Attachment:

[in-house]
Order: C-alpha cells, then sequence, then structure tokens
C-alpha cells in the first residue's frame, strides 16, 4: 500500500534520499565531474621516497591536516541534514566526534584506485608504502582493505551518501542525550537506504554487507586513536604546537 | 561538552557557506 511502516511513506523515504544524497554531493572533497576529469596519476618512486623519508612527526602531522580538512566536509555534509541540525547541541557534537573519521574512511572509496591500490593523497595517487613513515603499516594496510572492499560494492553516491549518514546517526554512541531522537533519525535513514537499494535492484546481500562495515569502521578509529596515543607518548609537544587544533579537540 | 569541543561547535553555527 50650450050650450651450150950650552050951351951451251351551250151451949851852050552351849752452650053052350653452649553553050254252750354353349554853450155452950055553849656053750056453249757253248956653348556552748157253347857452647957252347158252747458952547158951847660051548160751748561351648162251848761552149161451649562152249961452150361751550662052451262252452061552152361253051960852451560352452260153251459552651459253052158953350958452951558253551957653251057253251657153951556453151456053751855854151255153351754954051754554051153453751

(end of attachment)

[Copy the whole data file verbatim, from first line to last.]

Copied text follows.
[in-house]
Order: C-alpha cells, then sequence, then structure tokens
C-alpha cells in the first residue's frame, strides 16, 4: 500500500534520499565531474621516497591536516541534514566526534584506485608504502582493505551518501542525550537506504554487507586513536604546537 | 561538552557557506 511502516511513506523515504544524497554531493572533497576529469596519476618512486623519508612527526602531522580538512566536509555534509541540525547541541557534537573519521574512511572509496591500490593523497595517487613513515603499516594496510572492499560494492553516491549518514546517526554512541531522537533519525535513514537499494535492484546481500562495515569502521578509529596515543607518548609537544587544533579537540 | 569541543561547535553555527 50650450050650450651450150950650552050951351951451251351551250151451949851852050552351849752452650053052350653452649553553050254252750354353349554853450155452950055553849656053750056453249757253248956653348556552748157253347857452647957252347158252747458952547158951847660051548160751748561351648162251848761552149161451649562152249961452150361751550662052451262252452061552152361253051960852451560352452260153251459552651459253052158953350958452951558253551957653251057253251657153951556453151456053751855854151255153351754954051754554051153453751